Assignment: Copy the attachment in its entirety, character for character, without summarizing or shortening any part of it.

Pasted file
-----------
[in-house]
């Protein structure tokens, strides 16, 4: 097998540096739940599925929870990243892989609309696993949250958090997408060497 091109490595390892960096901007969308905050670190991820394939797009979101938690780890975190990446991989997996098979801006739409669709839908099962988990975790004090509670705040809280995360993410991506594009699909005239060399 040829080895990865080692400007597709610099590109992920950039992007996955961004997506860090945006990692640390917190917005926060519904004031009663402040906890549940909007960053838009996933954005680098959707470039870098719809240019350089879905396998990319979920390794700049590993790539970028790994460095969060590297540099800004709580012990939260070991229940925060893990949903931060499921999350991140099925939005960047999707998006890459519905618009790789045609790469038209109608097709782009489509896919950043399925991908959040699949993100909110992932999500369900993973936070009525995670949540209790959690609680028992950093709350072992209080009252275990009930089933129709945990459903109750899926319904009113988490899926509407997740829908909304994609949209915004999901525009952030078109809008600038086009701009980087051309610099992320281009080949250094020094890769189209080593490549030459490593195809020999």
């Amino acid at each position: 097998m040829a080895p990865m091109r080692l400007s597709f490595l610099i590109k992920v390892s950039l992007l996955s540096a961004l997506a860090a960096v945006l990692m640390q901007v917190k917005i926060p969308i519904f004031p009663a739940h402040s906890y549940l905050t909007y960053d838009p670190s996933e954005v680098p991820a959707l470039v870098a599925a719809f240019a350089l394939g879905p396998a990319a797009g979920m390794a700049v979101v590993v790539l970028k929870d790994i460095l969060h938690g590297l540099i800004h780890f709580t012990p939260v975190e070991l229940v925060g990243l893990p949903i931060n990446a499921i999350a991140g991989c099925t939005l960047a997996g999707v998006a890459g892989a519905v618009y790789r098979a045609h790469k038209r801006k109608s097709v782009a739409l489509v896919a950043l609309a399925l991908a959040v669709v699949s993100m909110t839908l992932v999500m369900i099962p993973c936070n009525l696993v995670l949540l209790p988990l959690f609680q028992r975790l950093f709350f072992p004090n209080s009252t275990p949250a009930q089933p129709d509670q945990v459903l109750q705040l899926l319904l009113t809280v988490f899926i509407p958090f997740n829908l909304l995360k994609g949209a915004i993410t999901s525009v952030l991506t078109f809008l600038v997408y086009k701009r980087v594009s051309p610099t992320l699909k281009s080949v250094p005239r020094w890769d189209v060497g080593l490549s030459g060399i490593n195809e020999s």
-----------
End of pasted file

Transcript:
[in-house]
């Protein structure tokens, strides 16, 4: 097998540096739940599925929870990243892989609309696993949250958090997408060497 091109490595390892960096901007969308905050670190991820394939797009979101938690780890975190990446991989997996098979801006739409669709839908099962988990975790004090509670705040809280995360993410991506594009699909005239060399 040829080895990865080692400007597709610099590109992920950039992007996955961004997506860090945006990692640390917190917005926060519904004031009663402040906890549940909007960053838009996933954005680098959707470039870098719809240019350089879905396998990319979920390794700049590993790539970028790994460095969060590297540099800004709580012990939260070991229940925060893990949903931060499921999350991140099925939005960047999707998006890459519905618009790789045609790469038209109608097709782009489509896919950043399925991908959040699949993100909110992932999500369900993973936070009525995670949540209790959690609680028992950093709350072992209080009252275990009930089933129709945990459903109750899926319904009113988490899926509407997740829908909304994609949209915004999901525009952030078109809008600038086009701009980087051309610099992320281009080949250094020094890769189209080593490549030459490593195809020999």
């Amino acid at each position: 097998m040829a080895p990865m091109r080692l400007s597709f490595l610099i590109k992920v390892s950039l992007l996955s540096a961004l997506a860090a960096v945006l990692m640390q901007v917190k917005i926060p969308i519904f004031p009663a739940h402040s906890y549940l905050t909007y960053d838009p670190s996933e954005v680098p991820a959707l470039v870098a599925a719809f240019a350089l394939g879905p396998a990319a797009g979920m390794a700049v979101v590993v790539l970028k929870d790994i460095l969060h938690g590297l540099i800004h780890f709580t012990p939260v975190e070991l229940v925060g990243l893990p949903i931060n990446a499921i999350a991140g991989c099925t939005l960047a997996g999707v998006a890459g892989a519905v618009y790789r098979a045609h790469k038209r801006k109608s097709v782009a739409l489509v896919a950043l609309a399925l991908a959040v669709v699949s993100m909110t839908l992932v999500m369900i099962p993973c936070n009525l696993v995670l949540l209790p988990l959690f609680q028992r975790l950093f709350f072992p004090n209080s009252t275990p949250a009930q089933p129709d509670q945990v459903l109750q705040l899926l319904l009113t809280v988490f899926i509407p958090f997740n829908l909304l995360k994609g949209a915004i993410t999901s525009v952030l991506t078109f809008l600038v997408y086009k701009r980087v594009s051309p610099t992320l699909k281009s080949v250094p005239r020094w890769d189209v060497g080593l490549s030459g060399i490593n195809e020999s």